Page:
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Exxon attacks Kazakh oilfield delays

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Exxon attacks Kazakh oilfield delays

By Carola Hoyos in Madrid

Published: July 2 2008 03:00 | Last updated: July 2 2008 03:00

ExxonMobil, the world’s biggest listed integrated energy group, yesterday blamed the government of Kazakhstan for delaying the development of the world’s biggest new oilfield, significantly raising the level of acrimony surrounding the troubled project.

Rex Tillerson, Exxon’s chief executive, barely contained his anger as he warned the Kazakh government to stop delaying the development of the field, into which he said a consortium of the world’s biggest energy companies had already invested $17bn (€10.8bn, £8.5bn) but which has yet to produce a barrel of oil or a dollar of revenue.

He said: “It is time for the government of Kazakhstan to stop delaying the project, [to] be supportive of the consortium and see the project through to a successful start-up.”

Christophe de Margerie, chief executive of Total – which is also in the consortium with Eni, Royal Dutch Shell and ConocoPhillips among others – said that he agreed with Mr Tillerson and that Exxon and Total had long believed that earlier start-up dates had been far too optimistic.

However, the usually blunt Mr de Margerie sounded uncharacteristically diplomatic in comparison with his US counterpart.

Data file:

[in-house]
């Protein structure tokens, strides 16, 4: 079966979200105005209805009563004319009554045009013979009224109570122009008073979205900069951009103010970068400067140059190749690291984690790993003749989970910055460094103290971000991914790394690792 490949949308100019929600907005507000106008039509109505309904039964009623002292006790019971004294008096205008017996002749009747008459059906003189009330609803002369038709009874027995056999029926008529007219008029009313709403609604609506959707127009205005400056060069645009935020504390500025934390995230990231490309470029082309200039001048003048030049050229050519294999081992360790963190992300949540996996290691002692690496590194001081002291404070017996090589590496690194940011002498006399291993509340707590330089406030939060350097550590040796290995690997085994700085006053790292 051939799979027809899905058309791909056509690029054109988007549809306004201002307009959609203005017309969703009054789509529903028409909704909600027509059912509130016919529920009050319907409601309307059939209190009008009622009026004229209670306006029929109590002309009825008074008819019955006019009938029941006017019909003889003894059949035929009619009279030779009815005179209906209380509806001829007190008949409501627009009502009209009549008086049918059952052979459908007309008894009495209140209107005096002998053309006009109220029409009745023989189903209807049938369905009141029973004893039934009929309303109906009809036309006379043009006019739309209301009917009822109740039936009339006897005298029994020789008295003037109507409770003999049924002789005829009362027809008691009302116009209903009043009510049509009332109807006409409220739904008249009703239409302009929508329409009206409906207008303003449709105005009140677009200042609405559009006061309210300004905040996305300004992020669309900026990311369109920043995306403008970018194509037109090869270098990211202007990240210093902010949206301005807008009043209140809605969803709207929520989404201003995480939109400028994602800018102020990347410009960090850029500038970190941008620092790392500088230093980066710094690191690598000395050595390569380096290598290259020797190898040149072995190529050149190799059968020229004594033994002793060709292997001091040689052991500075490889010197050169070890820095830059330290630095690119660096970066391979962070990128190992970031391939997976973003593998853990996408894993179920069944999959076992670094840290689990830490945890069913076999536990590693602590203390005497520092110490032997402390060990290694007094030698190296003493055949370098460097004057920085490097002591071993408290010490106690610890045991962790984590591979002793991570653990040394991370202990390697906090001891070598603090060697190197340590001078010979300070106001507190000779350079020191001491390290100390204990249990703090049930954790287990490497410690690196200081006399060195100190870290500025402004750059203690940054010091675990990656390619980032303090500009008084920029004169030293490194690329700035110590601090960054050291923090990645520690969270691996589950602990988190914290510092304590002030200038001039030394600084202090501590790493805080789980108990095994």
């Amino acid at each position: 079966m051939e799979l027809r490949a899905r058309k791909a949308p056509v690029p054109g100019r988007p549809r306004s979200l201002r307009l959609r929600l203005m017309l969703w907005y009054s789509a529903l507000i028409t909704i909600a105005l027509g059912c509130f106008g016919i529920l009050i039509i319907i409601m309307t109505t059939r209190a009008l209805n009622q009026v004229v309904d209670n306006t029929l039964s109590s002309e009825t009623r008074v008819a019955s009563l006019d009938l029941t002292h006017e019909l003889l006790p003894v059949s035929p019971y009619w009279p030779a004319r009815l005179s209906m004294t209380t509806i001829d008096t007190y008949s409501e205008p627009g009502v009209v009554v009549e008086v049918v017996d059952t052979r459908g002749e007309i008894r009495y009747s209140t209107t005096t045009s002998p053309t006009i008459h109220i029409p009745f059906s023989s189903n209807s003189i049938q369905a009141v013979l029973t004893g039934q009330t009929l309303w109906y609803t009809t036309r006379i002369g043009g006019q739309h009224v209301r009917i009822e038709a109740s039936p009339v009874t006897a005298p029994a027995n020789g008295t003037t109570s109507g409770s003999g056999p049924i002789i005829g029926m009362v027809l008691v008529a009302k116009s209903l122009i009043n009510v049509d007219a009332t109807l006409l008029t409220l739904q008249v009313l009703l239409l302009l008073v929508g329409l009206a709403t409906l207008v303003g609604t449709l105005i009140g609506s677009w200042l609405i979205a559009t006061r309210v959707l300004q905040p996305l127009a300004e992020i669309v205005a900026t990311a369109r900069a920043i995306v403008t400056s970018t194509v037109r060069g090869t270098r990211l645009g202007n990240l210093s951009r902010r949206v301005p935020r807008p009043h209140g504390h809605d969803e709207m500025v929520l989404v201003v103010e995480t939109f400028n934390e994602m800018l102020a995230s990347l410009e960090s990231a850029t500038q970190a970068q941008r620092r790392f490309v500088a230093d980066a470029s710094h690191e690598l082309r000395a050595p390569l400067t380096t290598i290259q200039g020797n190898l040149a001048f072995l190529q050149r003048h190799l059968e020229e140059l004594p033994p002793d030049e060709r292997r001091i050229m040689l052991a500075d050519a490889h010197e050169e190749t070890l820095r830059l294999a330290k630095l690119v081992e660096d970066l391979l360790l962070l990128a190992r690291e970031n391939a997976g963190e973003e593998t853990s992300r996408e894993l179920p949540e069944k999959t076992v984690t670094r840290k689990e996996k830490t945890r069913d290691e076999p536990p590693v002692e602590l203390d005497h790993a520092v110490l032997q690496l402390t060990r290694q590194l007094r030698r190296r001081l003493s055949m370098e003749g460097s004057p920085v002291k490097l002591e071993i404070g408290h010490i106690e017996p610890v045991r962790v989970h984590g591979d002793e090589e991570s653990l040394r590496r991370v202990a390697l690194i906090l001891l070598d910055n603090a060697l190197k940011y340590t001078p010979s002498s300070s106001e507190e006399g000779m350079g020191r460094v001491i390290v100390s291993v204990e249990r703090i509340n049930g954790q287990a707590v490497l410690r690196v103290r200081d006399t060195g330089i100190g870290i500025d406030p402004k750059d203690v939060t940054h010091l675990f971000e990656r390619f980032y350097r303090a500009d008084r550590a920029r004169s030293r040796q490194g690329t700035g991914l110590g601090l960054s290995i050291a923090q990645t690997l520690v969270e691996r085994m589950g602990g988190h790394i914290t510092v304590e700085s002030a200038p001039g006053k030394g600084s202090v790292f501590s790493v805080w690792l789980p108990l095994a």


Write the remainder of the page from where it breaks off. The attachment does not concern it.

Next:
Previous tensions surrounding the Kashagan project have stayed behind closed doors as oil executives are generally loathe to antagonise governments on whom they depend for access to oil reserves.

Kashagan, which at its peak is expected to pump 1.5m barrels of oil a day, so becoming one of the world’s three largest fields, is now expected to start operations in 2013, two years later than previous forecasts and eight years later than the initial target of 2005.

The field, which lies in the shallow waters of the Caspian Sea, is a huge technical challenge because of floating ice, high reservoir pressure, lethal levels of hydrogen sulphide gas and the environmental sensitivities surrounding native sturgeon and other species.

How an industry can develop the field when its costs are escalating and supplies of labour and equipment are tight has been a large issue of contention among both the partners in the project and between the oil companies and the Kazakh government.

But the relationship became even more strained when Kazakhstan began to demand a bigger slice of the partnership, insisting that Kazmunaigas, its national oil company, joined the group and then raised its share by forcing the other companies to take a smaller stake. Meanwhile, following the trend of oil-rich states demanding a greater share of the profits that come with $140-a-barrel oil prices, the government has also toughened its contract terms.

Last year relations between the two sides hit a nadirwhen the government stripped Eni of its operating licence for the second phase of the project, which will begin with the start of production. And earlier this week Sauat Mynbayev, Kazakhstan’s energy minister, announced strict new sanctions if deadlines slipped further.

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